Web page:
Constellation of Satellites Could Help Defend Against Hypersonic Weapons: Pentagon
Matthew Greenwood posted on September 07, 2018 |

According to the Pentagon, the U.S. is already five to 10 years behind in the hypersonic weapons arms race.

Undersecretary of Defense for Research and Engineering Michael Griffin has stated concerns that the U.S. is lagging in developing an anti-missile system to defend against the hypersonic weapons being tested by China and Russia.

A hypersonic weapon is a missile that can travel in excess of Mach 5—about one mile per second. In contrast, commercial passenger jets fly slower than Mach 1 and modern fighter jets can travel at Mach 2 or Mach 3.

Hypersonic missiles could launch and reach its target in as little as six minutes. Some of these weapons are very maneuverable and can keep their target a secret until the last few seconds.

Russia releases video claiming to test its new hypersonic 'Kinzhal' missile.

Griffin’s proposed solution is a “proliferated space sensor layer, possibly based off commercial space developments.” He believes that the development of mega-constellations of satellites, currently being fueled by the boom in commercial space technologies, could help the military deploy such a sensor layer.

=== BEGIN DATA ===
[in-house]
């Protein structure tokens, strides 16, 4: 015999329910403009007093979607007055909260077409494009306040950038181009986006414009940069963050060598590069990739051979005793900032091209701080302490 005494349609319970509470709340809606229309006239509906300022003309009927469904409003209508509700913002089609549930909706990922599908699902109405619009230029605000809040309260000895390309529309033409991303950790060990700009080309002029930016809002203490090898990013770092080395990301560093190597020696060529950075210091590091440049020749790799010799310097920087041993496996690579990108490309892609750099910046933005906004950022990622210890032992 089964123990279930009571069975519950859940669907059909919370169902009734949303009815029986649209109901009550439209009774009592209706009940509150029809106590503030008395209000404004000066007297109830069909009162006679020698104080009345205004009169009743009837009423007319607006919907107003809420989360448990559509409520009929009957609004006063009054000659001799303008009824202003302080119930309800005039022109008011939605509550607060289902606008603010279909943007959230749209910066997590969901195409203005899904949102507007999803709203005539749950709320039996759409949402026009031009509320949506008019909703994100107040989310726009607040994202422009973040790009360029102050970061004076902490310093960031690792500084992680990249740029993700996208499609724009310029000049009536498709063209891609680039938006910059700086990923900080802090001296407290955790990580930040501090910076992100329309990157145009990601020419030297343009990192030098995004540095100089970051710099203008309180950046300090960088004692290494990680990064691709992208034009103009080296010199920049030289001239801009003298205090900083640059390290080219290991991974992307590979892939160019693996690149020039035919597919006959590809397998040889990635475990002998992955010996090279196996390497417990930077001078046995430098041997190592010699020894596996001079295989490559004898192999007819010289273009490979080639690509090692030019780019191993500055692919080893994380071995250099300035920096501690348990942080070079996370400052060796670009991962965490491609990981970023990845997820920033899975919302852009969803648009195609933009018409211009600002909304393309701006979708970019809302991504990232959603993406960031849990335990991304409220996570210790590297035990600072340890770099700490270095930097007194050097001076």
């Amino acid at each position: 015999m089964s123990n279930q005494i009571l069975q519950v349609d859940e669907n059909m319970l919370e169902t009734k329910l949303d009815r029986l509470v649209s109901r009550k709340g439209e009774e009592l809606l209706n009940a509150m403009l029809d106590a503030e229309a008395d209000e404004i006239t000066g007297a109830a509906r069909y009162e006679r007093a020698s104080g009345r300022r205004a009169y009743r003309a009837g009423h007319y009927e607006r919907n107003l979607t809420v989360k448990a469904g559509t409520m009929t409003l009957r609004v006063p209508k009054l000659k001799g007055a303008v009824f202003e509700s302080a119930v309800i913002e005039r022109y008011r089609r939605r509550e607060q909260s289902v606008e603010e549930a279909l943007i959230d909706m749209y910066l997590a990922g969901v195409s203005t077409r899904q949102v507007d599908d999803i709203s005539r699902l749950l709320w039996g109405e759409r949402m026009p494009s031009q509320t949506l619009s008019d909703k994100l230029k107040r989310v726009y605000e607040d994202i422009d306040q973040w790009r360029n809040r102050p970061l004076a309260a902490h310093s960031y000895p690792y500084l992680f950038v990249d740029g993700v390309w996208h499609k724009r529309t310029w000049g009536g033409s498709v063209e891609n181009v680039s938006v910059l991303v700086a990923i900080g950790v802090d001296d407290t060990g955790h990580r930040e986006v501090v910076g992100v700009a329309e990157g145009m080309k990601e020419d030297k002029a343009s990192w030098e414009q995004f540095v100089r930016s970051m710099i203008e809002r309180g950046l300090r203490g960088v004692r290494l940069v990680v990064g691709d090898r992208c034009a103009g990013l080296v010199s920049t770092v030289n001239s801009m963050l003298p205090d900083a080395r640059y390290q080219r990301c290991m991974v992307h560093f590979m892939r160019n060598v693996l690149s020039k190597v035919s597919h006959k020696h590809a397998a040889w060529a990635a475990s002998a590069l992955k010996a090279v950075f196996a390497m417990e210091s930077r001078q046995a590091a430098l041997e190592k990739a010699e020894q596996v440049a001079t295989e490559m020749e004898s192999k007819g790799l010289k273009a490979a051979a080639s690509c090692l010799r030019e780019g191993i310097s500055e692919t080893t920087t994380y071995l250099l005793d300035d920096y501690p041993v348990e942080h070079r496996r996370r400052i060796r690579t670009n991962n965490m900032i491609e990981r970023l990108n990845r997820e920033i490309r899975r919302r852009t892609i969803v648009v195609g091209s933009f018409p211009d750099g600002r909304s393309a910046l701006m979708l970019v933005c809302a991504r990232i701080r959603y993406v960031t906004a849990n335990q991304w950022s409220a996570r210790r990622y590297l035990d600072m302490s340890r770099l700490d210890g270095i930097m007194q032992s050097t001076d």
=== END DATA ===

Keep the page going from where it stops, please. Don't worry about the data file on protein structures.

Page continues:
The Pentagon is studying options to build a space-based surveillance network that would eliminate the blind spots in the country’s existing defenses. The current missile defense system, designed to counter conventional ballistic missiles, would be ineffective against hypersonic weapons. “We don’t have any defense that could deny the employment of such a weapon against us,” said Air Force General John Hyten, commander of the U.S. Strategic Command, in a statement to the Senate Armed Services Committee.

A low-earth orbit constellation of sensor satellites would track and provide fire control capabilities to allow the military to intercept hypersonic weapons better than existing satellites which are in high orbit and cannot adequately track hypersonic weapons. “We have to get closer to see them and track them,” said Griffin.

Details about the system, such as how many satellites, in what orbits and at what altitudes, still need to be worked out. “We know this can be done,” said Griffin. “To me this is not a technology challenge, this is a policy decision.” 

The sensor system isn’t the only option the Pentagon is pursuing. Earlier this month, the Air Force awarded Lockheed Martin a $480-million contract to design and test a “rapid response” weapon that could travel at Mach 5 or higher. That came on top of an even bigger $928 million Air Force contract for a hypersonic “conventional strike” weapon.

As the development of hypersonic weapons continues, the U.S. will need to play catch-up with China and Russia—and it seems ready to rely on the commercial space sector to do so.

Read more about the development of hypersonic weapons at USAF Looks to Fast Track Hypersonic Weapon Design with New Contract.

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